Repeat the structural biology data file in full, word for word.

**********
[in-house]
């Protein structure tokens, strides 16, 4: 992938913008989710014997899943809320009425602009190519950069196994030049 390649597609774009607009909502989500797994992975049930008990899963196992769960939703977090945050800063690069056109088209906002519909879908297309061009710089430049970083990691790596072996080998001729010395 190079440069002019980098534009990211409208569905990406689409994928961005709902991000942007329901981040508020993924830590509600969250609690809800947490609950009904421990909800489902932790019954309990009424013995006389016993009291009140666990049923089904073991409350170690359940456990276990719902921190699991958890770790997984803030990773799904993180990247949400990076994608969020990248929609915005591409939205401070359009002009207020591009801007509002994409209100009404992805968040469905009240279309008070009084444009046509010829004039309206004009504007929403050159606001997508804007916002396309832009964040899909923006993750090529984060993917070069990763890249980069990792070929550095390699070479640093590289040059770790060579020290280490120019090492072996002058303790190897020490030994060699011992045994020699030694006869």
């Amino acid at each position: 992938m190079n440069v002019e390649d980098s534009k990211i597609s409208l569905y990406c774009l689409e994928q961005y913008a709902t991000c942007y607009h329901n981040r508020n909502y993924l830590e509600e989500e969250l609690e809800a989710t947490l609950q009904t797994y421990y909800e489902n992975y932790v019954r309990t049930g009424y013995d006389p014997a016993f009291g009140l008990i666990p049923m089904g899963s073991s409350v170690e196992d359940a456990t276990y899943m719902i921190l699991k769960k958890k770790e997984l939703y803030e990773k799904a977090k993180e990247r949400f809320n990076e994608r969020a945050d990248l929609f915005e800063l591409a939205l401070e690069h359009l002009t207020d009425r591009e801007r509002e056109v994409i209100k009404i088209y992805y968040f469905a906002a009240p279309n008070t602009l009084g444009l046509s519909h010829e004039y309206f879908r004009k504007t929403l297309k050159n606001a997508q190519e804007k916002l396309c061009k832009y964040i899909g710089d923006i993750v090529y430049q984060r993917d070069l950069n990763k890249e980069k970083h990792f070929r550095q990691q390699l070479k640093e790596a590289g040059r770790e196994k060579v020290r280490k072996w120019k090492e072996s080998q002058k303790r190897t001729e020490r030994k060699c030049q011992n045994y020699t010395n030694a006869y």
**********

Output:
[in-house]
């Protein structure tokens, strides 16, 4: 992938913008989710014997899943809320009425602009190519950069196994030049 390649597609774009607009909502989500797994992975049930008990899963196992769960939703977090945050800063690069056109088209906002519909879908297309061009710089430049970083990691790596072996080998001729010395 190079440069002019980098534009990211409208569905990406689409994928961005709902991000942007329901981040508020993924830590509600969250609690809800947490609950009904421990909800489902932790019954309990009424013995006389016993009291009140666990049923089904073991409350170690359940456990276990719902921190699991958890770790997984803030990773799904993180990247949400990076994608969020990248929609915005591409939205401070359009002009207020591009801007509002994409209100009404992805968040469905009240279309008070009084444009046509010829004039309206004009504007929403050159606001997508804007916002396309832009964040899909923006993750090529984060993917070069990763890249980069990792070929550095390699070479640093590289040059770790060579020290280490120019090492072996002058303790190897020490030994060699011992045994020699030694006869």
């Amino acid at each position: 992938m190079n440069v002019e390649d980098s534009k990211i597609s409208l569905y990406c774009l689409e994928q961005y913008a709902t991000c942007y607009h329901n981040r508020n909502y993924l830590e509600e989500e969250l609690e809800a989710t947490l609950q009904t797994y421990y909800e489902n992975y932790v019954r309990t049930g009424y013995d006389p014997a016993f009291g009140l008990i666990p049923m089904g899963s073991s409350v170690e196992d359940a456990t276990y899943m719902i921190l699991k769960k958890k770790e997984l939703y803030e990773k799904a977090k993180e990247r949400f809320n990076e994608r969020a945050d990248l929609f915005e800063l591409a939205l401070e690069h359009l002009t207020d009425r591009e801007r509002e056109v994409i209100k009404i088209y992805y968040f469905a906002a009240p279309n008070t602009l009084g444009l046509s519909h010829e004039y309206f879908r004009k504007t929403l297309k050159n606001a997508q190519e804007k916002l396309c061009k832009y964040i899909g710089d923006i993750v090529y430049q984060r993917d070069l950069n990763k890249e980069k970083h990792f070929r550095q990691q390699l070479k640093e790596a590289g040059r770790e196994k060579v020290r280490k072996w120019k090492e072996s080998q002058k303790r190897t001729e020490r030994k060699c030049q011992n045994y020699t010395n030694a006869y």